Also, do I have to send a Save the Date? Can I just send out my wedding invitation earlier so that guests will have enough time to plan?

You really don’t want to send actual invites out more than 6-8 weeks before the big day, as that gives guests a month or so to confirm availability and get their RSVPs back to you before your caterer deadline. If you send out actual invites many months early, I can nearly guarantee that people will set them aside to RSVP when they figure out their calendars and then misplace the invite and/or RSVP. You won’t get RSVPs back, you’ll be frustrated, guests will be embarrassed, etc. If you have a short engagement, then by all means send only the invitation, but otherwise, STD cards/magnets/postcards are wonderful for guests who have to travel any distance longer than a short drive.

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admin April 7, 2014 at 2:16 pm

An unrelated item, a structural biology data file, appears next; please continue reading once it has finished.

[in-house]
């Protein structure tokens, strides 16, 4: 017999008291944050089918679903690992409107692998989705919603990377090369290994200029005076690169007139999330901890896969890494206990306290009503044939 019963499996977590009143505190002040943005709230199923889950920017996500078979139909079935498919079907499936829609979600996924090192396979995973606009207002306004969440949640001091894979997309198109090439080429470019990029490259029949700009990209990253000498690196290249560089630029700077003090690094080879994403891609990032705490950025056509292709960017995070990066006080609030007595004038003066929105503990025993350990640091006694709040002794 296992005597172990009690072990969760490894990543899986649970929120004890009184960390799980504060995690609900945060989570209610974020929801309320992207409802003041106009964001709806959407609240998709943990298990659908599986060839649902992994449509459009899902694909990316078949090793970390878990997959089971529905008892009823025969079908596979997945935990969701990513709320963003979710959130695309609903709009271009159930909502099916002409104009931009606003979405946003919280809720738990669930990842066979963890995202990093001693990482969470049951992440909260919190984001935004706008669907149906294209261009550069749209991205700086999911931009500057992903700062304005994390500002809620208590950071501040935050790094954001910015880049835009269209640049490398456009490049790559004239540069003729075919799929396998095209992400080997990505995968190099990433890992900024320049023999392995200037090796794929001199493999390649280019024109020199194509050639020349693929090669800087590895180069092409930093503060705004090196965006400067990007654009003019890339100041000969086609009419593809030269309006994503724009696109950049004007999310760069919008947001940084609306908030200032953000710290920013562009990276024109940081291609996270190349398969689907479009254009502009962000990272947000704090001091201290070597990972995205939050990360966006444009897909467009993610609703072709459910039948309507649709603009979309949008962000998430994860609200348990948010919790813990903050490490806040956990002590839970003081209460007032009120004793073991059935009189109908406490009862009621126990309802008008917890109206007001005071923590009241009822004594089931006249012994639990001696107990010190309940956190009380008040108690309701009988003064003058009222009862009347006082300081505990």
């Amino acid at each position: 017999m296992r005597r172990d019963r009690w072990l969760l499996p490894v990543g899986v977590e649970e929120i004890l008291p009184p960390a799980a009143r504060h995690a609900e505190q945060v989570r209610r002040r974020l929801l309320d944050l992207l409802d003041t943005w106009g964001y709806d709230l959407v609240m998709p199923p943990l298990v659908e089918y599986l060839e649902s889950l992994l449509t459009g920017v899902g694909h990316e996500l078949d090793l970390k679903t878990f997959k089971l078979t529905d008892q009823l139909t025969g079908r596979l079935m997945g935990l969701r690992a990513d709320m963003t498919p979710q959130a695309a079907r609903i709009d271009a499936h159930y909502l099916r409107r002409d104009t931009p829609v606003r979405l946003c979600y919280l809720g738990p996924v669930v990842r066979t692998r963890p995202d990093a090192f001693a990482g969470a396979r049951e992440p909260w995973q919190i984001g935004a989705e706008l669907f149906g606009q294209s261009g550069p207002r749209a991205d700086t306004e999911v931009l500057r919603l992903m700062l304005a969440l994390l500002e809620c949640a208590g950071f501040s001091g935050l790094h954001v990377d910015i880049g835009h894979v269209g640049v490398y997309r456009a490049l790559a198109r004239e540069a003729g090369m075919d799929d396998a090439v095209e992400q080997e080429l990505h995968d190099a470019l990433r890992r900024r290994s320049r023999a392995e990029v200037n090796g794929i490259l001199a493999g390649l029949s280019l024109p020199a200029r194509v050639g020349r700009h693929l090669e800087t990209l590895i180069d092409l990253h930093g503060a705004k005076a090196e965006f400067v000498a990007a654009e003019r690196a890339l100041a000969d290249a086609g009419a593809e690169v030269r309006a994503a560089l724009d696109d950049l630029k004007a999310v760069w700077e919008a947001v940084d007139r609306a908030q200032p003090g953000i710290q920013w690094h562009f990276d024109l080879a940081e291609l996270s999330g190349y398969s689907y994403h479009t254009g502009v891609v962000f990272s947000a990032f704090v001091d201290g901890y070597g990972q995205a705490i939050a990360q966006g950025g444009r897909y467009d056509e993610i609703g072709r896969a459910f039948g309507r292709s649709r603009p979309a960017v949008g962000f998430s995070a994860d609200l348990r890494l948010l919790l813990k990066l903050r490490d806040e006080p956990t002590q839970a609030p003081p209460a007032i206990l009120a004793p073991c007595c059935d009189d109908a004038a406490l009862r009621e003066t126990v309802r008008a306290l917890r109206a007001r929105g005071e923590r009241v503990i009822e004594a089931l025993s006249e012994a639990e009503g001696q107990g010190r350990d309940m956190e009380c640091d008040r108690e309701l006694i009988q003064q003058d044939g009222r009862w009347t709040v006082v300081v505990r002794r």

Please do not presume that other people’s guests are as clueless and unkind as yours apparently have been. I mailed the out of state wedding invitations for both my son’s and daughter’s wedding 10 weeks before the weddings. The only people to not RSVP at all were two local couples who received their invitations about 8 weeks before the wedding.

The trick is to invite people who are very invested in seeing you married and eagerly respond to an invitation.

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Julia April 7, 2014 at 6:12 pm

10 weeks isn’t that much longer ahead of time than 6-8 weeks.

Lindsay was advising not to send invitations “many months early”.

I think Lindsay’s advice is actually quite good. “Save the date” cards are very thoughtful if potential guests have to make travel plans.